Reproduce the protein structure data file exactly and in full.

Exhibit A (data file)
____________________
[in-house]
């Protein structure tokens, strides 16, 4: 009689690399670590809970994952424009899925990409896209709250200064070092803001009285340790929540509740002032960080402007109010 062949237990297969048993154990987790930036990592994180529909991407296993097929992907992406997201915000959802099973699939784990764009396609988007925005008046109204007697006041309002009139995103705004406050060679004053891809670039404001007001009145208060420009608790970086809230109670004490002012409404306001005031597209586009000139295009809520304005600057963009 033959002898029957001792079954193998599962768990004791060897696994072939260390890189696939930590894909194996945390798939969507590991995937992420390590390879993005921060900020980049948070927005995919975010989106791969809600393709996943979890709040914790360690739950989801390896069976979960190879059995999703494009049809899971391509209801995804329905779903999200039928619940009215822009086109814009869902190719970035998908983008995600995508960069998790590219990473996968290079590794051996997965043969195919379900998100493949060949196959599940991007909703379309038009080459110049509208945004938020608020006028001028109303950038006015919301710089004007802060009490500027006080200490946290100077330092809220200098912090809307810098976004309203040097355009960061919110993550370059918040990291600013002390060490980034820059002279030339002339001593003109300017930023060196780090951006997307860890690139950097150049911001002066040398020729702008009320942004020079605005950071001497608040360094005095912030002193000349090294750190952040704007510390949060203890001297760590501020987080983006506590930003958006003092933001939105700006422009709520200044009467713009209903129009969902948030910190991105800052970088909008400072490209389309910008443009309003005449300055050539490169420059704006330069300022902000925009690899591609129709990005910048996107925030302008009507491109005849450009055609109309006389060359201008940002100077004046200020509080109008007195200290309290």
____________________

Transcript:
[in-house]
């Protein structure tokens, strides 16, 4: 009689690399670590809970994952424009899925990409896209709250200064070092803001009285340790929540509740002032960080402007109010 062949237990297969048993154990987790930036990592994180529909991407296993097929992907992406997201915000959802099973699939784990764009396609988007925005008046109204007697006041309002009139995103705004406050060679004053891809670039404001007001009145208060420009608790970086809230109670004490002012409404306001005031597209586009000139295009809520304005600057963009 033959002898029957001792079954193998599962768990004791060897696994072939260390890189696939930590894909194996945390798939969507590991995937992420390590390879993005921060900020980049948070927005995919975010989106791969809600393709996943979890709040914790360690739950989801390896069976979960190879059995999703494009049809899971391509209801995804329905779903999200039928619940009215822009086109814009869902190719970035998908983008995600995508960069998790590219990473996968290079590794051996997965043969195919379900998100493949060949196959599940991007909703379309038009080459110049509208945004938020608020006028001028109303950038006015919301710089004007802060009490500027006080200490946290100077330092809220200098912090809307810098976004309203040097355009960061919110993550370059918040990291600013002390060490980034820059002279030339002339001593003109300017930023060196780090951006997307860890690139950097150049911001002066040398020729702008009320942004020079605005950071001497608040360094005095912030002193000349090294750190952040704007510390949060203890001297760590501020987080983006506590930003958006003092933001939105700006422009709520200044009467713009209903129009969902948030910190991105800052970088909008400072490209389309910008443009309003005449300055050539490169420059704006330069300022902000925009690899591609129709990005910048996107925030302008009507491109005849450009055609109309006389060359201008940002100077004046200020509080109008007195200290309290």